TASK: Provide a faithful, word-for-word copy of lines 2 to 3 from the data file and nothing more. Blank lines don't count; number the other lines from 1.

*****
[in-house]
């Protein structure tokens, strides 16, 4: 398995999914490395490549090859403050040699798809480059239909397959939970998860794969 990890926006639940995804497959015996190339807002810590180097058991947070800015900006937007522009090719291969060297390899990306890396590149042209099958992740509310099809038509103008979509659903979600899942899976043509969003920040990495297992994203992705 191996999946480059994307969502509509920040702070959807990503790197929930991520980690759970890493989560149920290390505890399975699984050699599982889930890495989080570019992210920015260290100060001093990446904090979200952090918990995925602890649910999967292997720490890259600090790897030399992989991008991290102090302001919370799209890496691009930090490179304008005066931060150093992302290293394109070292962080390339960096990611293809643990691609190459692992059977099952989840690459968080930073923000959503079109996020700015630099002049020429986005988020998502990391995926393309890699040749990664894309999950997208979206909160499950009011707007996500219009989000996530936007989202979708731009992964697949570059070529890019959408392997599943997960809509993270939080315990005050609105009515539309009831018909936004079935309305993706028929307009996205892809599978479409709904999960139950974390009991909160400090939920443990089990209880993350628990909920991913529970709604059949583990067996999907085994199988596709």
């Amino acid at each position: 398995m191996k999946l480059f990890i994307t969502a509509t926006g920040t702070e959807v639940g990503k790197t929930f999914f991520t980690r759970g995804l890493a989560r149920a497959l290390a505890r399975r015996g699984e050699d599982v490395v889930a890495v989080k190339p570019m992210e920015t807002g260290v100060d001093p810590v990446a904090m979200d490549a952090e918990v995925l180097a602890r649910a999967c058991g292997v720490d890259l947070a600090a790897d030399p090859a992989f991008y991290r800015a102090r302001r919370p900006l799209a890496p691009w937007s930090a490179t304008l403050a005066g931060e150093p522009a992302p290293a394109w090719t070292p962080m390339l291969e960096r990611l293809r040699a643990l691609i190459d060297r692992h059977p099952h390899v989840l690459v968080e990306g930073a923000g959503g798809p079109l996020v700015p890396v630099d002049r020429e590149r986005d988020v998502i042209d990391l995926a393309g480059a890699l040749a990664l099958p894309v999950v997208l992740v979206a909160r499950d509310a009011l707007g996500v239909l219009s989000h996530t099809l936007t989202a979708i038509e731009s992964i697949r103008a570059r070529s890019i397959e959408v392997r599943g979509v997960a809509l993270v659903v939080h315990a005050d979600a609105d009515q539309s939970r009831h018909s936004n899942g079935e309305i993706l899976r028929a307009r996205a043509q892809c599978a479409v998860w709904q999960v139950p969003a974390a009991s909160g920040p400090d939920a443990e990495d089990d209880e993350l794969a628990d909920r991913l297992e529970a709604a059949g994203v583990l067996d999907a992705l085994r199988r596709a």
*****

């Protein structure tokens, strides 16, 4: 398995999914490395490549090859403050040699798809480059239909397959939970998860794969 990890926006639940995804497959015996190339807002810590180097058991947070800015900006937007522009090719291969060297390899990306890396590149042209099958992740509310099809038509103008979509659903979600899942899976043509969003920040990495297992994203992705 191996999946480059994307969502509509920040702070959807990503790197929930991520980690759970890493989560149920290390505890399975699984050699599982889930890495989080570019992210920015260290100060001093990446904090979200952090918990995925602890649910999967292997720490890259600090790897030399992989991008991290102090302001919370799209890496691009930090490179304008005066931060150093992302290293394109070292962080390339960096990611293809643990691609190459692992059977099952989840690459968080930073923000959503079109996020700015630099002049020429986005988020998502990391995926393309890699040749990664894309999950997208979206909160499950009011707007996500219009989000996530936007989202979708731009992964697949570059070529890019959408392997599943997960809509993270939080315990005050609105009515539309009831018909936004079935309305993706028929307009996205892809599978479409709904999960139950974390009991909160400090939920443990089990209880993350628990909920991913529970709604059949583990067996999907085994199988596709």
């Amino acid at each position: 398995m191996k999946l480059f990890i994307t969502a509509t926006g920040t702070e959807v639940g990503k790197t929930f999914f991520t980690r759970g995804l890493a989560r149920a497959l290390a505890r399975r015996g699984e050699d599982v490395v889930a890495v989080k190339p570019m992210e920015t807002g260290v100060d001093p810590v990446a904090m979200d490549a952090e918990v995925l180097a602890r649910a999967c058991g292997v720490d890259l947070a600090a790897d030399p090859a992989f991008y991290r800015a102090r302001r919370p900006l799209a890496p691009w937007s930090a490179t304008l403050a005066g931060e150093p522009a992302p290293a394109w090719t070292p962080m390339l291969e960096r990611l293809r040699a643990l691609i190459d060297r692992h059977p099952h390899v989840l690459v968080e990306g930073a923000g959503g798809p079109l996020v700015p890396v630099d002049r020429e590149r986005d988020v998502i042209d990391l995926a393309g480059a890699l040749a990664l099958p894309v999950v997208l992740v979206a909160r499950d509310a009011l707007g996500v239909l219009s989000h996530t099809l936007t989202a979708i038509e731009s992964i697949r103008a570059r070529s890019i397959e959408v392997r599943g979509v997960a809509l993270v659903v939080h315990a005050d979600a609105d009515q539309s939970r009831h018909s936004n899942g079935e309305i993706l899976r028929a307009r996205a043509q892809c599978a479409v998860w709904q999960v139950p969003a974390a009991s909160g920040p400090d939920a443990e990495d089990d209880e993350l794969a628990d909920r991913l297992e529970a709604a059949g994203v583990l067996d999907a992705l085994r199988r596709a």